The unprovoked bluster of Abhishek Banerjee, a rising star in the Trinamul&’s firmament, smacks of medieval barbarity – “Party activists will gouge out the eyes and chop off the hands of those who would criticise the Mamata Banerjee government”. Such language has no place in the democratic discourse, especially in context of the 40th anniversary of the Emergency. Chief Minister Mamata Banerjee is known to be insensitive to criticism; her nephew was at his abrasive worst.
It would be gross understatement to suggest that his “warning” – at a public meeting in Basirhat – was intemperate or even advanced on the spur of the moment. It recalls similar fulmination by the party&’s MP from Krishnagar, who a year ago had warned CPI-M activists that they would be raped and murdered.
Or to a lesser degree, a minister&’s threat that those who interact with the CPI-M would be socially ostracised. For the past year, Miss Banerjee has barred Tapash Paul from attending the Lok Sabha; this time she has been characteristically unresponsive – if not patronising – to what must rank as an embarrassing disgrace for her nephew and the party.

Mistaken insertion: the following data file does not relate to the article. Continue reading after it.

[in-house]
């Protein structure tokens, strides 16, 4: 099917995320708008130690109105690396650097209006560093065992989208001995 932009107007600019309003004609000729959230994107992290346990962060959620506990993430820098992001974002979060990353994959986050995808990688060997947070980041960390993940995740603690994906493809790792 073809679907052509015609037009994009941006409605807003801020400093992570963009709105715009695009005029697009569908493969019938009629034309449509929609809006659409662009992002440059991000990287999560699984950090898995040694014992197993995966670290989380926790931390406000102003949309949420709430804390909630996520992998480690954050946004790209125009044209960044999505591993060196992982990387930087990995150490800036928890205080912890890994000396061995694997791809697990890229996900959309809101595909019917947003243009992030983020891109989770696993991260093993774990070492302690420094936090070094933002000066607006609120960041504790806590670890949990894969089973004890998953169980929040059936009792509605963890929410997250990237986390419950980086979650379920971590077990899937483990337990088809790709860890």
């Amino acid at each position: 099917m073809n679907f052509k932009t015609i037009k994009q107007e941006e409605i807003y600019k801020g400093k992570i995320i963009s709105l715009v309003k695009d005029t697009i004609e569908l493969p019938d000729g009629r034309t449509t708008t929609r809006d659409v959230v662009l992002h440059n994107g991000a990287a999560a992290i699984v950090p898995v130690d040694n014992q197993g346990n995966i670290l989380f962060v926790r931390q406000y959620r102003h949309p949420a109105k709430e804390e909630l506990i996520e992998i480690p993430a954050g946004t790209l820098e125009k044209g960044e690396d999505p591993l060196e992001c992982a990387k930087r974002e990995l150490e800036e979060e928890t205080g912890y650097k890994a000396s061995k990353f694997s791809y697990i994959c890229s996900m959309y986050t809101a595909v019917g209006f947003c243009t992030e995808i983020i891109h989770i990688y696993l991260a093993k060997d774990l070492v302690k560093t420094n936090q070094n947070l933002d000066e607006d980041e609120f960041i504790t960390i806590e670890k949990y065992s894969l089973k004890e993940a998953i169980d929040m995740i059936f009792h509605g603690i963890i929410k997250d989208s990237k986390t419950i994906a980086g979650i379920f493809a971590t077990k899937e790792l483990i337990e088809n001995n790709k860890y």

The Chief Minister&’s nephew has clothed his unprovoked bluster with presumptuous allusions to “the people” – “People will have the last word”. His prescription against dissent was sufficiently explosive to provoke the BJP to file two FIRs.
Is it possible that the younger Banerjee reacted to BJP leader Rahul Sinha&’s exhortation to the police to “beat up” Trinamul cadres? Is Abhishek playing the role of an agent provocateur to ignite anarchic conditions between now and the elections? Is he aware he may have committed a cognisable offence? We do not expect answers to these queries anytime soon.
Without question, he has reacted with far greater indignation than he is entitled to and has, in the process, caused considerable damage to his party.
Markedly, both the CPI-M and the BJP have condemned the MP&’s medieval mindset. To the outrageous extent that even a public apology might not make amends.
The question that will rankle “people&’s” minds is whether West Bengal&’s police is in a position to question, let alone take action against the MP from Diamond Harbour. Very probably, not. But this nonsense must end.